African-American History Month

Archival photo of African-American postmaster standing with postal workers

USPS will mark African-American History Month, an annual observance held each February.

“The Postal Service proudly commemorates African-American History Month each year,” said Postmaster General Megan J. Brennan. “African-Americans have always been vital to the success of our organization, and we value their contributions.”

At the beginning of the 20th century, many African-Americans found work in urban Post Offices. The Post Office Department became a source of opportunity for these employees, helping to pave the way for the creation of an African-American middle class.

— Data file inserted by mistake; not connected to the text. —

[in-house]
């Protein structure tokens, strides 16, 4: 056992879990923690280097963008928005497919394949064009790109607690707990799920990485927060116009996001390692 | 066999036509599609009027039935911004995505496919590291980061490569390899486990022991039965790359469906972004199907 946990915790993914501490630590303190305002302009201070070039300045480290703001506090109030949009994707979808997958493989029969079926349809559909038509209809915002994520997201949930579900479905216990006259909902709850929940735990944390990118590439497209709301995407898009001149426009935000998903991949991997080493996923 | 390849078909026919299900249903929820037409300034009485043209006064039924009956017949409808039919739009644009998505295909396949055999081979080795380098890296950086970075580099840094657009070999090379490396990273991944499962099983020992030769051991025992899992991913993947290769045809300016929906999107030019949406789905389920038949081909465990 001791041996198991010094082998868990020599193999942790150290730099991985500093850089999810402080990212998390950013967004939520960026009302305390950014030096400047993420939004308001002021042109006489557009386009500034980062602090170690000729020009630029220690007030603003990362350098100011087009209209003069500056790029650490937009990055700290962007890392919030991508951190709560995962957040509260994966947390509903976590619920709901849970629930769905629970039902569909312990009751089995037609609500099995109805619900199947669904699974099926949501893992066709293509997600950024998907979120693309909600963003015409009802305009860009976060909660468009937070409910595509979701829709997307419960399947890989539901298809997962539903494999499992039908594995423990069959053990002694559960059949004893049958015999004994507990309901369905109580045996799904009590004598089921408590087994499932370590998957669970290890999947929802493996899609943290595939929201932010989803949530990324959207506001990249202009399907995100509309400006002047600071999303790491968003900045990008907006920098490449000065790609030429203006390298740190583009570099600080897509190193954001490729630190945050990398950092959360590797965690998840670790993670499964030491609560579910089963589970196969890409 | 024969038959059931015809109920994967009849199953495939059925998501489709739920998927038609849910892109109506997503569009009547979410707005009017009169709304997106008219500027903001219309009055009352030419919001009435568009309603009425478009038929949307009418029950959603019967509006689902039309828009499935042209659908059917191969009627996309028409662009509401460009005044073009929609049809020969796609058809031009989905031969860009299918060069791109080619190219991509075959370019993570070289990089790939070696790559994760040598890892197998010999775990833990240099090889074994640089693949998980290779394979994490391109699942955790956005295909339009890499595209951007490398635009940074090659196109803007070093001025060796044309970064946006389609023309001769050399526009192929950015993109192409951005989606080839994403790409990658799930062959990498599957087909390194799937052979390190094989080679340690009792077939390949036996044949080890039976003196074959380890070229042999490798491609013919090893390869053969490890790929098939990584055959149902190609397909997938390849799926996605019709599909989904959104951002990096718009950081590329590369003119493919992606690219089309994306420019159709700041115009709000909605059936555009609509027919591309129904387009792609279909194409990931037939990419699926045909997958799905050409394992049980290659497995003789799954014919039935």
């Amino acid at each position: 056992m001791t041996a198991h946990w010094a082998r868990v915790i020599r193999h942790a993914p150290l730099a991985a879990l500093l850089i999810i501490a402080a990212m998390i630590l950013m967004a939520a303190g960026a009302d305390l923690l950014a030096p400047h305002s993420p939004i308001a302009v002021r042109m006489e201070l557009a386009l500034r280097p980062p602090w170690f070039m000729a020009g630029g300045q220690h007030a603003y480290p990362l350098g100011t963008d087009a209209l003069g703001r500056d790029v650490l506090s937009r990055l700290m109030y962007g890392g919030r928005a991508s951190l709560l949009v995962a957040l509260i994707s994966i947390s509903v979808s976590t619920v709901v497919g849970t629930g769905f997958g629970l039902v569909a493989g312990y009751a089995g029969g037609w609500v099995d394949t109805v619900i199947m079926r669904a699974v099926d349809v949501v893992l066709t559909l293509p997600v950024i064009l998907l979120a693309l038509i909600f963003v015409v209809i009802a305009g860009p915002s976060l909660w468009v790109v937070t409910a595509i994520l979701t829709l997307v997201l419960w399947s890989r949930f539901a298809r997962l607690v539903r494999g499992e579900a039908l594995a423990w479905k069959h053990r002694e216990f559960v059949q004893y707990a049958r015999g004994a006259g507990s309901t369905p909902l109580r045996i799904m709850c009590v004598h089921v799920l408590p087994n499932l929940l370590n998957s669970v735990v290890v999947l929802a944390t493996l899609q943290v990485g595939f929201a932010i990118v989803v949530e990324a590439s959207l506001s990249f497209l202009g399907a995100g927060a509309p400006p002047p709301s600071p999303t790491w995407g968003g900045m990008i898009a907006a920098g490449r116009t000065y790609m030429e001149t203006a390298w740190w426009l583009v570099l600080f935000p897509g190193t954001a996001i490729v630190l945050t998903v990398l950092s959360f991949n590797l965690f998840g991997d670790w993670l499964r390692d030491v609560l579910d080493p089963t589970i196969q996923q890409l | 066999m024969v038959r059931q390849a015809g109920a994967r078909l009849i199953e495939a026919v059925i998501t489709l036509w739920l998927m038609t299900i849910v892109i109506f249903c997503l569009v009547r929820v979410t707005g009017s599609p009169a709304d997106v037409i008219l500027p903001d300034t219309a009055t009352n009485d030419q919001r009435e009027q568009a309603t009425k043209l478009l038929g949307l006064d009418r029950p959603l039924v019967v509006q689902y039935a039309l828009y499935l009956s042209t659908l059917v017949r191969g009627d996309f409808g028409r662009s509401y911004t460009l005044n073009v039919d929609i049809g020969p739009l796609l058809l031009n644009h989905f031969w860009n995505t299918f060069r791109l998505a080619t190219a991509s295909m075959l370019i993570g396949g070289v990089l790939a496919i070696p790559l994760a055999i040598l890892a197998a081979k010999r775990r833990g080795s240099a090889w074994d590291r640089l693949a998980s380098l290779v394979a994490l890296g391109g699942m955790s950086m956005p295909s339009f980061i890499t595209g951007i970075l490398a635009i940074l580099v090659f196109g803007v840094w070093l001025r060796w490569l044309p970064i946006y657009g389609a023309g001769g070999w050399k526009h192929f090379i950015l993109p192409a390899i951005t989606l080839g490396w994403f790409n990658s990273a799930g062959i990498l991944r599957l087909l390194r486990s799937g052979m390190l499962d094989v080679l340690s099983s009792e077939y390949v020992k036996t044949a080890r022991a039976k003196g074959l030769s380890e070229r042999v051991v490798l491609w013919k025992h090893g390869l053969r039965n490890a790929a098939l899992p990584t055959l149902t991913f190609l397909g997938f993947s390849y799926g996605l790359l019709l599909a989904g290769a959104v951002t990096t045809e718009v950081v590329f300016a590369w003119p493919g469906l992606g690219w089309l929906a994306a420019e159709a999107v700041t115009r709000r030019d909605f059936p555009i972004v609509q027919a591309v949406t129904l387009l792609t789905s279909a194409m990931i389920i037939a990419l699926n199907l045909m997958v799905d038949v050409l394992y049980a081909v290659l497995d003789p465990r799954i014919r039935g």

Currently, about 26 percent of the USPS workforce — or approximately 163,000 employees — are African-American.

African-American History Month traces its roots to February 1926, when historian Carter G. Woodson helped establish a weeklong commemoration to raise awareness of African-Americans’ contributions. The observance was expanded to a full month in 1976.

The Postal History section has additional information, including articles about 19th-century and 20th-century African-American postal employees.